Think everyone is online? Think again.
Alison Lawley, Digital Communications & Campaigns Manager, kicks off our annual digital inclusion campaign Get Online Week with a cold hard truth: millions of people still can’t access the internet.
October 16th marks the start of our annual digital inclusion campaign Get Online Week. Digital inclusion, and digital exclusion, are two things we’ve been working towards and working to tackle simultaneously for years. For those of you wondering what digital inclusion/exclusion means, let’s start with some simple definitions.
Digital exclusion is when someone can’t access or doesn’t know how to use digital devices or the internet. They may not be able to afford it or don’t have their own device to use it.
Digital inclusion, on the other hand, is what happens when someone has access to and the skills to use the internet. You right now reading this blog on your phone or laptop are digitally included, and you may think everyone has access to the internet these days. But don’t be fooled – there are millions of people across the UK who are digitally excluded.
A recent radio show host cited the term digital exclusion is ‘jargon.’ And in our recent polling, 46% of people had never heard of it before*. But digital exclusion is not a made up phrase; it’s a very real experience that’s getting worse as tech continues to rapidly evolve.
Enter Get Online Week
Every year we run Get Online Week for three reasons.
- To help more digitally excluded people get online through free, local events that teach them new digital skills.
- To raise the profile of hundreds of community organisations in the National Digital Inclusion Network that offer digital inclusion services.
- To increase awareness of people who are digitally excluded in a society that is now predominantly living online.
While this isn’t the upbeat tone you may have expected at the start of our campaign, it’s a reminder of what we’re working to tackle. A reminder that not everyone is online, despite how easy you may think it is to access the internet or a device. A reminder that these digitally excluded people – those who are often the most vulnerable in our society – are being left on the wrong side of the digital divide.
But positively, and what we’re celebrating this Get Online Week, is the incredibly strong movement that’s working together to fix that divide. 865 events are being held to help thousands of digitally excluded people get online from the northern islands of Scotland to the tip of Cornwall; from Northern Ireland to Kent.
That’s 865 opportunities for digitally excluded people to access the help they need to get online – and just in one week alone! Think of the impact it could have if more people could access local digital inclusion support. So that’s what we’re working to do – engage 5,000 local hubs to support 1 million people by the end of 2025, supporting them with the pillars of digital inclusion.
The pillars of digital inclusion
Consider what you need to get online: beginner digital skills to use technology and the internet, a device to access apps and the internet, and a method of connectivity such as mobile data. Someone who is digitally excluded may lack one or all of these means to get online. At Good Things, we help people gain access to these through Learn My Way, the National Device Bank and the National Databank.
Beginner digital skills through Learn My Way
10.2 million people currently lack the foundation digital skills to get online. Learn My Way is a free online platform that helps people gain those skills through bite-sized topics including using a touchscreen, setting up an email account, using Government or healthcare services and staying safe online.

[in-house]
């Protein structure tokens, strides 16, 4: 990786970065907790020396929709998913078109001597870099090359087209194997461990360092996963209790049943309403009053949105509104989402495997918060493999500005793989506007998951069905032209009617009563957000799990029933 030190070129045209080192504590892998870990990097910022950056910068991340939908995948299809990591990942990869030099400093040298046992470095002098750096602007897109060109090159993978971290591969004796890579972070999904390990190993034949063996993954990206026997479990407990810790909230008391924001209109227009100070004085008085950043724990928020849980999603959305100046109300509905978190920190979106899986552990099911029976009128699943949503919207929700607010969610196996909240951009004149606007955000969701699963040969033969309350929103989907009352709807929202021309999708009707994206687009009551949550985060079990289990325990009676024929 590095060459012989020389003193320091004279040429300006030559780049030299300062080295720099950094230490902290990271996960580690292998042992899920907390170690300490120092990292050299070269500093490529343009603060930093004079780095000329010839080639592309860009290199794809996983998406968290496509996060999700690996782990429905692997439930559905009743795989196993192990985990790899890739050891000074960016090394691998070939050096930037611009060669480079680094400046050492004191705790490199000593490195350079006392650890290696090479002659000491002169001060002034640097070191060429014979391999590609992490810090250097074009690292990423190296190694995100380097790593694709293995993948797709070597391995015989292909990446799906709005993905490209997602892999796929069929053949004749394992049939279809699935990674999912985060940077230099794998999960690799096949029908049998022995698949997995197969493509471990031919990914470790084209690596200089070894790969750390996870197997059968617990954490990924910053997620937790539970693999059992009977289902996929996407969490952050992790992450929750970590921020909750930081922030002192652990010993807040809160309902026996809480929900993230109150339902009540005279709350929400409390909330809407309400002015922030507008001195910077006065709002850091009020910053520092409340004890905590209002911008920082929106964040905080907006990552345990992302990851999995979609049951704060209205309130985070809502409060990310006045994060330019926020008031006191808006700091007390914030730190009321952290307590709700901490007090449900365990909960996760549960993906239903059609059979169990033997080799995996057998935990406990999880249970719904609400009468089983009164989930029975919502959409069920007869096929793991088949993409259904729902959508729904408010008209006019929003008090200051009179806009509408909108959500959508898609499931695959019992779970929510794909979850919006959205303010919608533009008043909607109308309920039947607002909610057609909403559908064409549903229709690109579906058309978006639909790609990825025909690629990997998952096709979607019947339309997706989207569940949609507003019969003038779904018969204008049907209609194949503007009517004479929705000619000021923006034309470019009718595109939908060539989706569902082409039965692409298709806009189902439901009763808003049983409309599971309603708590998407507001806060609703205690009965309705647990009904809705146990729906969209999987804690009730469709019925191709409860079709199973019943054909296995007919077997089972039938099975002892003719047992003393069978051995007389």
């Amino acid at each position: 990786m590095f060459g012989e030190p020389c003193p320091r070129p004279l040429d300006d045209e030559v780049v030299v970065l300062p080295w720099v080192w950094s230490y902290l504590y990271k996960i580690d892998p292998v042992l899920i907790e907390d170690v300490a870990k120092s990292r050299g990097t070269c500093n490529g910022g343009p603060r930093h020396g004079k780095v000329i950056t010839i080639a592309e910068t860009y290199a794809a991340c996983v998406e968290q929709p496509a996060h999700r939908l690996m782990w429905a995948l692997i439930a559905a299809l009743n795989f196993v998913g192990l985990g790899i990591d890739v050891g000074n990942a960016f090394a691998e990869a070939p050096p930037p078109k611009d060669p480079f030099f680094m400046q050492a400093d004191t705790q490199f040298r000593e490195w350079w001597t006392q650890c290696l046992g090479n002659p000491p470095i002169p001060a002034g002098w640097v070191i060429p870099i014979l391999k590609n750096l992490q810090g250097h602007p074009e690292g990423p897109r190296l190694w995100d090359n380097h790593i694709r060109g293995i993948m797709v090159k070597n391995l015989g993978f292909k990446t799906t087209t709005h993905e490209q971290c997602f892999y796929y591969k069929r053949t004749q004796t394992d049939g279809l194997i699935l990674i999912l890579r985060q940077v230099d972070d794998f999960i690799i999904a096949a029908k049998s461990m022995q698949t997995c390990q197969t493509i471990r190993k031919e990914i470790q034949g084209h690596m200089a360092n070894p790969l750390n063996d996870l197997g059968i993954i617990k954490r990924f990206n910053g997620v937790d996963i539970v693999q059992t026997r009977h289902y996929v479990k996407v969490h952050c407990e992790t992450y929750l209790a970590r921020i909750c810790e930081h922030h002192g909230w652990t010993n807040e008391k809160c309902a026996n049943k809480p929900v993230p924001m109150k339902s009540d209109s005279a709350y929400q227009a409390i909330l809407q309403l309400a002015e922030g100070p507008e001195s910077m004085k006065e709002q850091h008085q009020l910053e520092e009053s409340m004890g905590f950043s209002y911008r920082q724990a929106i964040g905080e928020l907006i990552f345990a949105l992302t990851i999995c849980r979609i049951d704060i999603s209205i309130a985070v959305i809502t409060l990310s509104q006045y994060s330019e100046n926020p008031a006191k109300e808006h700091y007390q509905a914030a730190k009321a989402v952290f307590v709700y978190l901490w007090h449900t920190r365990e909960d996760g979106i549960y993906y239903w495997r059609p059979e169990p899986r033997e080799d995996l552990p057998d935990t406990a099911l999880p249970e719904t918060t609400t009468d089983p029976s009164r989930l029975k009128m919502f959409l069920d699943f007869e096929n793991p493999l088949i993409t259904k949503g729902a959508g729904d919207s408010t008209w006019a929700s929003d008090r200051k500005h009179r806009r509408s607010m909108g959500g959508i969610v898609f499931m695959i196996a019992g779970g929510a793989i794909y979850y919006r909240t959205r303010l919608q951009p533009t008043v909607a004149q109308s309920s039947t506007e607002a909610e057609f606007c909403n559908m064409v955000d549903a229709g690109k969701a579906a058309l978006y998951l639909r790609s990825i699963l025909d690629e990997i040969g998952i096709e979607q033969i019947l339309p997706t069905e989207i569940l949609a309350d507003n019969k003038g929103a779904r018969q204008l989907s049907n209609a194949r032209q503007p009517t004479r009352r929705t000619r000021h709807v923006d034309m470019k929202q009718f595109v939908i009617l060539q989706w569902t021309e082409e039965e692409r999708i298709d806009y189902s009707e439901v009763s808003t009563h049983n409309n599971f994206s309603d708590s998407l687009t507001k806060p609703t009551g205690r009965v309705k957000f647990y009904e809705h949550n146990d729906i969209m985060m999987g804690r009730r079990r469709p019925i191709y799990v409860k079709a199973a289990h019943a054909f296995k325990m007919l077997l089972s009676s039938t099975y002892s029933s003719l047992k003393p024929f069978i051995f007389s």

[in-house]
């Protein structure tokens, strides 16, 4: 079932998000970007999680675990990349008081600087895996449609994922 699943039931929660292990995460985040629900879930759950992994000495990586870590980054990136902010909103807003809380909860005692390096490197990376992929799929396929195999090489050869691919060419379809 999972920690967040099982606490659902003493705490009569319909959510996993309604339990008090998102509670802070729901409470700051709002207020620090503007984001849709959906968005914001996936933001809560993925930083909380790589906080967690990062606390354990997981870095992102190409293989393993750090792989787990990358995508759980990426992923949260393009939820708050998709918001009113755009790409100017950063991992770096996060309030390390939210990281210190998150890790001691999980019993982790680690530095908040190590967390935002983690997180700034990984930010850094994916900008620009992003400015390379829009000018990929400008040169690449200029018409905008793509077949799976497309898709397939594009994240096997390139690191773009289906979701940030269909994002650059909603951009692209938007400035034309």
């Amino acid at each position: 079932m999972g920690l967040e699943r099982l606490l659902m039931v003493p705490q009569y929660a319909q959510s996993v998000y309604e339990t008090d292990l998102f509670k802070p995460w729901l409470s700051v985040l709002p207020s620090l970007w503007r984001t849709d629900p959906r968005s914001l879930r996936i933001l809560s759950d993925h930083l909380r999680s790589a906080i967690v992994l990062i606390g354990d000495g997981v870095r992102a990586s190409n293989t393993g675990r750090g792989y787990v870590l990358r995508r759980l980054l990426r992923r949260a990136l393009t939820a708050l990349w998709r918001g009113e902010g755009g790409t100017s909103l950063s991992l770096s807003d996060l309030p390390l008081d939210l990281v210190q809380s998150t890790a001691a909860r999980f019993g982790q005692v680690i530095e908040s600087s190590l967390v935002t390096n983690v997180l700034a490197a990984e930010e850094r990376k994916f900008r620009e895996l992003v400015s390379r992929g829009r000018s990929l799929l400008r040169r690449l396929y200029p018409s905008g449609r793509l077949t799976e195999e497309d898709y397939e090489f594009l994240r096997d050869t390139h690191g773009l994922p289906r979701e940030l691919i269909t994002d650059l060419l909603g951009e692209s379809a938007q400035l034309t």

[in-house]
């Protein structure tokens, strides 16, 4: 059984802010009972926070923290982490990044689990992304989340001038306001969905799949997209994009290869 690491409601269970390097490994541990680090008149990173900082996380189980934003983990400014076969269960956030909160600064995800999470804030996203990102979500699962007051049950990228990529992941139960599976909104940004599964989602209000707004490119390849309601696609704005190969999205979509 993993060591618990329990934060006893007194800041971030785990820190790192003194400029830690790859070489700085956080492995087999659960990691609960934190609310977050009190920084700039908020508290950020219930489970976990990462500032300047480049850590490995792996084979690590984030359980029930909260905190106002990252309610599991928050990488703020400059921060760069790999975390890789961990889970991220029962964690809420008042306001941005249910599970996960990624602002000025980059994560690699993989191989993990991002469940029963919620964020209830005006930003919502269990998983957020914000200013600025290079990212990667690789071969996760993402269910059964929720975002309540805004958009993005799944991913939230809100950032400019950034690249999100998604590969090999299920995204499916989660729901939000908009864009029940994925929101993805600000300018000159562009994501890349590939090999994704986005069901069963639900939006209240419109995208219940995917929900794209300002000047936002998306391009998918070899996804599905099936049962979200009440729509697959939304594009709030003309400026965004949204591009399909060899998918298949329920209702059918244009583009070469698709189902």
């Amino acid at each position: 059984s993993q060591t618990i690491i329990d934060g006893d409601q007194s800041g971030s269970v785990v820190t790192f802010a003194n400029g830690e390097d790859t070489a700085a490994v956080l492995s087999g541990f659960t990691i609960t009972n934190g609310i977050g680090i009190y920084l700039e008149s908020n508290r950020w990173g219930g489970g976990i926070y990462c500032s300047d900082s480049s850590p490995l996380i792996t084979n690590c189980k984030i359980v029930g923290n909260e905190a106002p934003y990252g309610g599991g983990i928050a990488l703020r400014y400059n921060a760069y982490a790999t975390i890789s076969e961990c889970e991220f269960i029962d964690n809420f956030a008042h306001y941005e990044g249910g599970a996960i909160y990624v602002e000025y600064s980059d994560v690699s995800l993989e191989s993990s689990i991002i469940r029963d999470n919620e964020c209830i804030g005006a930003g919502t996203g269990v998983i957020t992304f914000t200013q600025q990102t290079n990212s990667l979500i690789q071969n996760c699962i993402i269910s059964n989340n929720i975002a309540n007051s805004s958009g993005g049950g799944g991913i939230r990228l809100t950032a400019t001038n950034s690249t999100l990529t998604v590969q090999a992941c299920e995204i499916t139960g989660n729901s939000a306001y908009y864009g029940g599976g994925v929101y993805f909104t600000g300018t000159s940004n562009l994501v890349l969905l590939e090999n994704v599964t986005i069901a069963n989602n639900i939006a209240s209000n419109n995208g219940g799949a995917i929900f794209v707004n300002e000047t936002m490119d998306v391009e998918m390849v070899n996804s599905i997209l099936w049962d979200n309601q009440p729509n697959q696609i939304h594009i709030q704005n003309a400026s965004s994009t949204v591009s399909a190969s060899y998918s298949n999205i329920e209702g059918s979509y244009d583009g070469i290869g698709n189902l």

People can get help to use Learn My Way through a local digital inclusion hub (there are over 1,900 delivering Learn My Way across the UK!), or ask a friend or family member to sign up independently!
Access to a device through the National Device Bank
The National Device Bank accepts donations of unused devices from organisations. Laptops, mobile phones and tablets are securely wiped and refurbished before being sent to digital inclusion hubs across the UK, landing in the hands of those that need them.
Since launching the National Device Bank one year ago, we’ve distributed over 6,000 refurbished devices donated by companies including Microsoft, Deloitte, Ocado and Which?. But 68% of our hubs have told us they need more devices to keep up with demand – could your organisation donate?
Mobile connectivity through the National Databank
Not being able to use the internet doesn’t only affect those with low digital skills. 1 in 14 UK households currently have no home internet access; something that’s only been made worse because of the cost-of-living crisis. The National Databank helps people get connected by providing free mobile data – like a foodbank, but for connectivity.
There are currently over 1,300 digital inclusion hubs providing the National Databank across the UK.
Help others get online
Our recent polling shows that this relatively hidden issue is actually far reaching than you may think. If more than 33% of people are supporting someone they love to get online already, then there’s a chance you know someone who would benefit from digital inclusion support; whether that’s learning beginner digital skills or accessing devices and data.
Could you help someone to get online during Get Online Week? Take part in the UK’s largest digital inclusion campaign and check out our map of events to find an event happening near you or a loved one.
Or, read more about our services to see how you can help us fix the digital divide – for good.
* PublicFirst poll for Good Things Foundation, May 2023. Surveyed 1,011 adults in the UK – figures are weighted and are nationally representative.
More good things
Since the launch of the new Learn My Way, many learners have already built their digital skills to apply their knowledge to the real world.